The General election is a few weeks away, the over-egged promises are being spouted by all sides. We really must seem like a very dim bunch to those that are so wrapped up in their political ideology. Anyway, I am not here to share my political views, simply to remind you of some basic truths.
I heard one item on the news as I travelled to the office the other morning. This was another politician using the word “free” to describe what the electorate would receive. This is an interesting choice of words. I was also somewhat interested in the bashing of the uber rich. I am not in that bracket (!) and frankly there is no possibility that I ever would be. However I was surprised that some people seem to believe that those with vast wealth actually have it all in bank account that can be easily raided. Like them or not the uber rich hold assets and some cash, but mainly assets.
This in mind, I thought that perhaps a little bit of education on the tax system may be of help. There are lots of numbers involved, but stick with it if you can (I know your time is precious).
Income tax accounts for about a third of all taxes received by HMRC. When combined with National Insurance, Capital Gains Tax and Bank Payroll Tax, these make up about 55% of all UK taxes. The amount of total tax paid to HMRC rises almost every year. In 2000/01 the total stood at £315,642m in the last tax year 2018/19 it had nearly doubled to £619,367 over 18 years.
THE UNION AND TAXES
In the tax year 2016/17 for those of you interested the total tax raised was £568,603m of which 87.2% was raised in England, 3.3% was raised in Wales, 7.4% raised in Scotland and 2.1% raised in Northern Ireland.
WHO PAYS INCOME TAX
In 2017 the UK population was about 66million. Not everyone pays income tax (children, sick, unemployed, not employed and choosing to not “work”). In practice about 40% of the population pay income tax (they may well pay other taxes, but so do the 40%). In the 2016/17 tax year, there were 26.3m income tax payers in the whole of the UK. Of these 15.1m were male and 11.2m were female. 20.9m were under 65 and 5.39m were 65+.
HOW MUCH INCOME TAX DID THEY PAY?
In the 2016/17 tax year (the most recent with the data analysis). There was £174,000million paid in income tax by 26.3m individuals. So thats about 30% of all the taxes paid were from these income tax payers. In the tax year concerned we basically have 4 categories of income taxpayer, those that simply pay the savings rate, those that pay basic rate (20%), higher rate (40%) and additional rate (45%).
As a reminder, in 2016/17 the personal allowance was £11,000 (the amount you can earn without paying income tax). This is reduced once your income is £100,000 at the rate of £1 for every £2 of income over £100,000. So anyone with an income of £122,000 has no personal allowance – all their income is taxable.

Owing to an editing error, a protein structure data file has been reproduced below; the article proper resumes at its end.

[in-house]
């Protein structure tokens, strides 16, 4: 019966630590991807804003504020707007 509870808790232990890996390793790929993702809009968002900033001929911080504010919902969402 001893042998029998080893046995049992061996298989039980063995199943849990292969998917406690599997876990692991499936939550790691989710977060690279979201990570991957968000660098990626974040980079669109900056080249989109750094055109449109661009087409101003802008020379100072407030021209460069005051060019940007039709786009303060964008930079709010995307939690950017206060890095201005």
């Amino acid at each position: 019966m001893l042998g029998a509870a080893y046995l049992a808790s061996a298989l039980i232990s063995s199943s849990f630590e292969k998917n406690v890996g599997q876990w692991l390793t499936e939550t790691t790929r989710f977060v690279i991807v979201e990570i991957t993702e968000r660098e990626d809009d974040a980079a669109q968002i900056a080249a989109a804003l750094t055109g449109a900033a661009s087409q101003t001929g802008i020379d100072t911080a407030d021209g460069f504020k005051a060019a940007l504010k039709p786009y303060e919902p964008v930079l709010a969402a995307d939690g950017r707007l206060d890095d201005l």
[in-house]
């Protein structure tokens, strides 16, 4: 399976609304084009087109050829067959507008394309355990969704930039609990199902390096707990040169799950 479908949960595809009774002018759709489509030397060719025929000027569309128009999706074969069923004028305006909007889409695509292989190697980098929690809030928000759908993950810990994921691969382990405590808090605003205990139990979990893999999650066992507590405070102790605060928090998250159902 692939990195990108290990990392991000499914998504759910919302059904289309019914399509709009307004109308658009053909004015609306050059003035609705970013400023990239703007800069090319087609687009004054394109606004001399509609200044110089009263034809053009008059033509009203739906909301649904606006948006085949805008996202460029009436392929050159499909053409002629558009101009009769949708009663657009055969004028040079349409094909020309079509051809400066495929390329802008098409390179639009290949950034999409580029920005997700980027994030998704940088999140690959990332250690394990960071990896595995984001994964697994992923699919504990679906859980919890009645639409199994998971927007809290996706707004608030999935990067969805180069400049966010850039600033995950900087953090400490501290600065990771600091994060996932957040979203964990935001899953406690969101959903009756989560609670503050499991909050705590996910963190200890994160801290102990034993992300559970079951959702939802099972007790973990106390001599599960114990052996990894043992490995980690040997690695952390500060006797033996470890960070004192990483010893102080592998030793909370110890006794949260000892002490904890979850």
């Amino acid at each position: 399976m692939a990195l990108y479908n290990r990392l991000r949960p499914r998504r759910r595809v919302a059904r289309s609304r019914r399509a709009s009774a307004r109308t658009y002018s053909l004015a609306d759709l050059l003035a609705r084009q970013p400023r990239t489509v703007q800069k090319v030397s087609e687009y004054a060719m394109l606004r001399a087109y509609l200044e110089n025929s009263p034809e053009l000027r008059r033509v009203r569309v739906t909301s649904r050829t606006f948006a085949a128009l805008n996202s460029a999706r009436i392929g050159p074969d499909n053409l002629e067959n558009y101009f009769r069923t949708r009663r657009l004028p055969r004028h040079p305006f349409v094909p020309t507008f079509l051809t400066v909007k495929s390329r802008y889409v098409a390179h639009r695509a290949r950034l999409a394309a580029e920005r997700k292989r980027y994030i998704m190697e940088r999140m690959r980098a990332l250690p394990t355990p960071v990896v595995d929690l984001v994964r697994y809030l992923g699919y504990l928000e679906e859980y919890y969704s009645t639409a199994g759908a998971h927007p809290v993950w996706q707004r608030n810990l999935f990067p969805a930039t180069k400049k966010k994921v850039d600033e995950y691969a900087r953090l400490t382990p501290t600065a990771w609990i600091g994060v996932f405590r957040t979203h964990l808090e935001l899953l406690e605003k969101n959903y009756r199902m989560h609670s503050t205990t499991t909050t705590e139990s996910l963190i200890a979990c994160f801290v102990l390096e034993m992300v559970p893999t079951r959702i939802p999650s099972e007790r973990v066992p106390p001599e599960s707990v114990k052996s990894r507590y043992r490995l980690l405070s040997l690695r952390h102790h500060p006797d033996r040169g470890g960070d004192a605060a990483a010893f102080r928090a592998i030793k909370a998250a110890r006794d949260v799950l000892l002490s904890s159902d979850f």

In terms of taxable income, the first £32,000 was taxed at 20%, from £32,001 – £150,000 tax is 40% and anything above £150,000 is taxed at 45%. Here is what happened.
As you can see from the table above, 81.75% of basic rate (20%) income taxpayers paid £57,300million in tax. You will remember Pareto’s law 80/20? Well its not far off, just over 80% of income taxpayers (83.78%) pay about 33% of the income tax bill. The next, smaller group, nearly 15% of the income taxpayer population of 40% taxpayers pay rather more between them – 37.3% of the total income tax bill. The smallest group (1.25% of taxpayers) those paying 45% income tax rates pay 29.6% of the total bill.
So whilst it is only part of the story – higher rate and additional rate taxpayers pay 66.9% of the income tax bill. Yet they only make up 16% of the income taxpayer population.
DO YOU WANT TO TAKE A POP AT THE 1%?
I am not supporting any political position here. I am simply making the statement that factually, if you pay income tax of 45% you are the 1%. As such you contribute a huge proportion of the total income tax bill. In exchange you have no personal allowance and probably a reduced pension allowance of £10,000 – less than an ISA. Let me also remind you that an income of £150,000 does not make you a millionaire…
If you fancy having a pop at the “millionaires”, taking the same data but just considering Additional Rate Taxpayers. There are 16,000 people with incomes of £1m+ (0.06% of income taxpayers) pay 8.79% of total income tax collected. So I will leave this here for you to mull over.
You can read more articles about Pensions, Wealth Management, Retirement, Investments, Financial Planning and Estate Planning on my blog which gets updated every week. If you would like to talk to me about your personal wealth planning and how we can make you stay wealthier for longer then please get in touch by calling 08000 736 273 or email firstname.lastname@example.org
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